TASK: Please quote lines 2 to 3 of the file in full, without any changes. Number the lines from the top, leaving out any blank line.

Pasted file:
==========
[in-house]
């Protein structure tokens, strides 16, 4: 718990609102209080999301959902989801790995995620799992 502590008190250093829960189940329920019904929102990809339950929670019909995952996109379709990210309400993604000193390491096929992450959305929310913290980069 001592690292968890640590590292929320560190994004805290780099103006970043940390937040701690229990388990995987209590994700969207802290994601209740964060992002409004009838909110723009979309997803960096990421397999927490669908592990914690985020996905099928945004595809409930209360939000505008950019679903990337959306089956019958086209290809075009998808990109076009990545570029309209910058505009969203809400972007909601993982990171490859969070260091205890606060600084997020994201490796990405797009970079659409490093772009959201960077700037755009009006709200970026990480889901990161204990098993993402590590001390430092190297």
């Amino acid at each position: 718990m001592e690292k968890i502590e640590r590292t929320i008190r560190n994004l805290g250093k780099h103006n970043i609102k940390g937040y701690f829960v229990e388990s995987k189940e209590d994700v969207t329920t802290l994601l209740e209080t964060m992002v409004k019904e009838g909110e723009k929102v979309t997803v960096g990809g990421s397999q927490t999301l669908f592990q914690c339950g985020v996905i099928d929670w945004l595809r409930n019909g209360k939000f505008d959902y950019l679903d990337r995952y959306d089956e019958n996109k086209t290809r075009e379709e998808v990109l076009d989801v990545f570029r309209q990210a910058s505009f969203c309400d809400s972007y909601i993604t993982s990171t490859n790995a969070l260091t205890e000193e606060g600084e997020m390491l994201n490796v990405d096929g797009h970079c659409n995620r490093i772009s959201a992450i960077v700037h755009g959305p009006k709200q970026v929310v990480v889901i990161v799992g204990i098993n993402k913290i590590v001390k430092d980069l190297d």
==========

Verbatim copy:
């Protein structure tokens, strides 16, 4: 718990609102209080999301959902989801790995995620799992 502590008190250093829960189940329920019904929102990809339950929670019909995952996109379709990210309400993604000193390491096929992450959305929310913290980069 001592690292968890640590590292929320560190994004805290780099103006970043940390937040701690229990388990995987209590994700969207802290994601209740964060992002409004009838909110723009979309997803960096990421397999927490669908592990914690985020996905099928945004595809409930209360939000505008950019679903990337959306089956019958086209290809075009998808990109076009990545570029309209910058505009969203809400972007909601993982990171490859969070260091205890606060600084997020994201490796990405797009970079659409490093772009959201960077700037755009009006709200970026990480889901990161204990098993993402590590001390430092190297």
């Amino acid at each position: 718990m001592e690292k968890i502590e640590r590292t929320i008190r560190n994004l805290g250093k780099h103006n970043i609102k940390g937040y701690f829960v229990e388990s995987k189940e209590d994700v969207t329920t802290l994601l209740e209080t964060m992002v409004k019904e009838g909110e723009k929102v979309t997803v960096g990809g990421s397999q927490t999301l669908f592990q914690c339950g985020v996905i099928d929670w945004l595809r409930n019909g209360k939000f505008d959902y950019l679903d990337r995952y959306d089956e019958n996109k086209t290809r075009e379709e998808v990109l076009d989801v990545f570029r309209q990210a910058s505009f969203c309400d809400s972007y909601i993604t993982s990171t490859n790995a969070l260091t205890e000193e606060g600084e997020m390491l994201n490796v990405d096929g797009h970079c659409n995620r490093i772009s959201a992450i960077v700037h755009g959305p009006k709200q970026v929310v990480v889901i990161v799992g204990i098993n993402k913290i590590v001390k430092d980069l190297d």